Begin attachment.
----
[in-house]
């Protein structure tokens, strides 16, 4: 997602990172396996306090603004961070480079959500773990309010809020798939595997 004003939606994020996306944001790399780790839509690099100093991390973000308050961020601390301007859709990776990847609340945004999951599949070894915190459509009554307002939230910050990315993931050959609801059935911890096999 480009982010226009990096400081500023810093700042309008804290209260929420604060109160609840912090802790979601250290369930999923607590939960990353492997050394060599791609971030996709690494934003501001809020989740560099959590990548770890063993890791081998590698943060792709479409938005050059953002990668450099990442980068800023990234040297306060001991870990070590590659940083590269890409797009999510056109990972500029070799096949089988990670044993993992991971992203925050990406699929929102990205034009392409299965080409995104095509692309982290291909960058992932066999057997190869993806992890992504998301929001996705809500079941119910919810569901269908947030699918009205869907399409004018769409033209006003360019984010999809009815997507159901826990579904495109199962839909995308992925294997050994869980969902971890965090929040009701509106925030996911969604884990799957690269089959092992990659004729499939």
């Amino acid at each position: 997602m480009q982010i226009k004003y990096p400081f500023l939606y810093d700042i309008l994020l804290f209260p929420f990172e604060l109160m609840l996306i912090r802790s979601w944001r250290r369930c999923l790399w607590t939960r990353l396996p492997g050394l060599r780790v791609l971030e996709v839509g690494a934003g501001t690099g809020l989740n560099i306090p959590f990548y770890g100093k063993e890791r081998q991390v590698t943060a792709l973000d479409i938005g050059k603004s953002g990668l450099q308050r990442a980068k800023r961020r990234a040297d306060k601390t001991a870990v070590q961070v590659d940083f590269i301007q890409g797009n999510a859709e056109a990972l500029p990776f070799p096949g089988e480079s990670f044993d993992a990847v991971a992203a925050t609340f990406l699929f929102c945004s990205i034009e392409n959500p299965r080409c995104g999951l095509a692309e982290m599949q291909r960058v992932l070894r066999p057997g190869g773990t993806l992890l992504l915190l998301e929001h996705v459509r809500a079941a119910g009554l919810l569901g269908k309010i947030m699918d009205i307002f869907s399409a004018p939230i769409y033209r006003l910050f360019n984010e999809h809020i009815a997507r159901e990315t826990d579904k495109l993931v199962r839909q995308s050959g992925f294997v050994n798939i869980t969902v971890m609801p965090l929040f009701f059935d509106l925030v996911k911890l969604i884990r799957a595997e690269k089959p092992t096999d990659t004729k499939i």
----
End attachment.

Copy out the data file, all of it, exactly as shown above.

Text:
[in-house]
């Protein structure tokens, strides 16, 4: 997602990172396996306090603004961070480079959500773990309010809020798939595997 004003939606994020996306944001790399780790839509690099100093991390973000308050961020601390301007859709990776990847609340945004999951599949070894915190459509009554307002939230910050990315993931050959609801059935911890096999 480009982010226009990096400081500023810093700042309008804290209260929420604060109160609840912090802790979601250290369930999923607590939960990353492997050394060599791609971030996709690494934003501001809020989740560099959590990548770890063993890791081998590698943060792709479409938005050059953002990668450099990442980068800023990234040297306060001991870990070590590659940083590269890409797009999510056109990972500029070799096949089988990670044993993992991971992203925050990406699929929102990205034009392409299965080409995104095509692309982290291909960058992932066999057997190869993806992890992504998301929001996705809500079941119910919810569901269908947030699918009205869907399409004018769409033209006003360019984010999809009815997507159901826990579904495109199962839909995308992925294997050994869980969902971890965090929040009701509106925030996911969604884990799957690269089959092992990659004729499939």
């Amino acid at each position: 997602m480009q982010i226009k004003y990096p400081f500023l939606y810093d700042i309008l994020l804290f209260p929420f990172e604060l109160m609840l996306i912090r802790s979601w944001r250290r369930c999923l790399w607590t939960r990353l396996p492997g050394l060599r780790v791609l971030e996709v839509g690494a934003g501001t690099g809020l989740n560099i306090p959590f990548y770890g100093k063993e890791r081998q991390v590698t943060a792709l973000d479409i938005g050059k603004s953002g990668l450099q308050r990442a980068k800023r961020r990234a040297d306060k601390t001991a870990v070590q961070v590659d940083f590269i301007q890409g797009n999510a859709e056109a990972l500029p990776f070799p096949g089988e480079s990670f044993d993992a990847v991971a992203a925050t609340f990406l699929f929102c945004s990205i034009e392409n959500p299965r080409c995104g999951l095509a692309e982290m599949q291909r960058v992932l070894r066999p057997g190869g773990t993806l992890l992504l915190l998301e929001h996705v459509r809500a079941a119910g009554l919810l569901g269908k309010i947030m699918d009205i307002f869907s399409a004018p939230i769409y033209r006003l910050f360019n984010e999809h809020i009815a997507r159901e990315t826990d579904k495109l993931v199962r839909q995308s050959g992925f294997v050994n798939i869980t969902v971890m609801p965090l929040f009701f059935d509106l925030v996911k911890l969604i884990r799957a595997e690269k089959p092992t096999d990659t004729k499939i």